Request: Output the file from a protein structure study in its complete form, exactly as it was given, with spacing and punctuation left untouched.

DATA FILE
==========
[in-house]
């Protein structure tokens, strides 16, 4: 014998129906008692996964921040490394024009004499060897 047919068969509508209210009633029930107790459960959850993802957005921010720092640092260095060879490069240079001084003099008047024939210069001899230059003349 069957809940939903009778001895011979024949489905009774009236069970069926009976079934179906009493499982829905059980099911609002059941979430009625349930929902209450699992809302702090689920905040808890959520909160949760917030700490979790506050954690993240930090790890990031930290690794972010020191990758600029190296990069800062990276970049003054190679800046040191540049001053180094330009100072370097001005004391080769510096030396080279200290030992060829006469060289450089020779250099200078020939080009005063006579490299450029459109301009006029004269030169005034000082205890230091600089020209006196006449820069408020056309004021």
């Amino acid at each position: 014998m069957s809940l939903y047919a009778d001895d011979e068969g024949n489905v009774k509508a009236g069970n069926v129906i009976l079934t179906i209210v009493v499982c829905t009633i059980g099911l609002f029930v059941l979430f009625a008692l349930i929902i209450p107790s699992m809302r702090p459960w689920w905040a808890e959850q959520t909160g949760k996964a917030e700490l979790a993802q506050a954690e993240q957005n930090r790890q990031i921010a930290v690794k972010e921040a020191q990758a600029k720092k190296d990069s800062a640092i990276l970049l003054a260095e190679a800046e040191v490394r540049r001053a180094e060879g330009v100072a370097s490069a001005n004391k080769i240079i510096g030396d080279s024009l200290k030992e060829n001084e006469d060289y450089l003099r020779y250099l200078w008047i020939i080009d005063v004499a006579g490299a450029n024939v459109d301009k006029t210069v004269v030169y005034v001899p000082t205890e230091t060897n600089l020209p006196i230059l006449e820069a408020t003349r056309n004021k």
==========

[in-house]
């Protein structure tokens, strides 16, 4: 014998129906008692996964921040490394024009004499060897 047919068969509508209210009633029930107790459960959850993802957005921010720092640092260095060879490069240079001084003099008047024939210069001899230059003349 069957809940939903009778001895011979024949489905009774009236069970069926009976079934179906009493499982829905059980099911609002059941979430009625349930929902209450699992809302702090689920905040808890959520909160949760917030700490979790506050954690993240930090790890990031930290690794972010020191990758600029190296990069800062990276970049003054190679800046040191540049001053180094330009100072370097001005004391080769510096030396080279200290030992060829006469060289450089020779250099200078020939080009005063006579490299450029459109301009006029004269030169005034000082205890230091600089020209006196006449820069408020056309004021």
């Amino acid at each position: 014998m069957s809940l939903y047919a009778d001895d011979e068969g024949n489905v009774k509508a009236g069970n069926v129906i009976l079934t179906i209210v009493v499982c829905t009633i059980g099911l609002f029930v059941l979430f009625a008692l349930i929902i209450p107790s699992m809302r702090p459960w689920w905040a808890e959850q959520t909160g949760k996964a917030e700490l979790a993802q506050a954690e993240q957005n930090r790890q990031i921010a930290v690794k972010e921040a020191q990758a600029k720092k190296d990069s800062a640092i990276l970049l003054a260095e190679a800046e040191v490394r540049r001053a180094e060879g330009v100072a370097s490069a001005n004391k080769i240079i510096g030396d080279s024009l200290k030992e060829n001084e006469d060289y450089l003099r020779y250099l200078w008047i020939i080009d005063v004499a006579g490299a450029n024939v459109d301009k006029t210069v004269v030169y005034v001899p000082t205890e230091t060897n600089l020209p006196i230059l006449e820069a408020t003349r056309n004021k």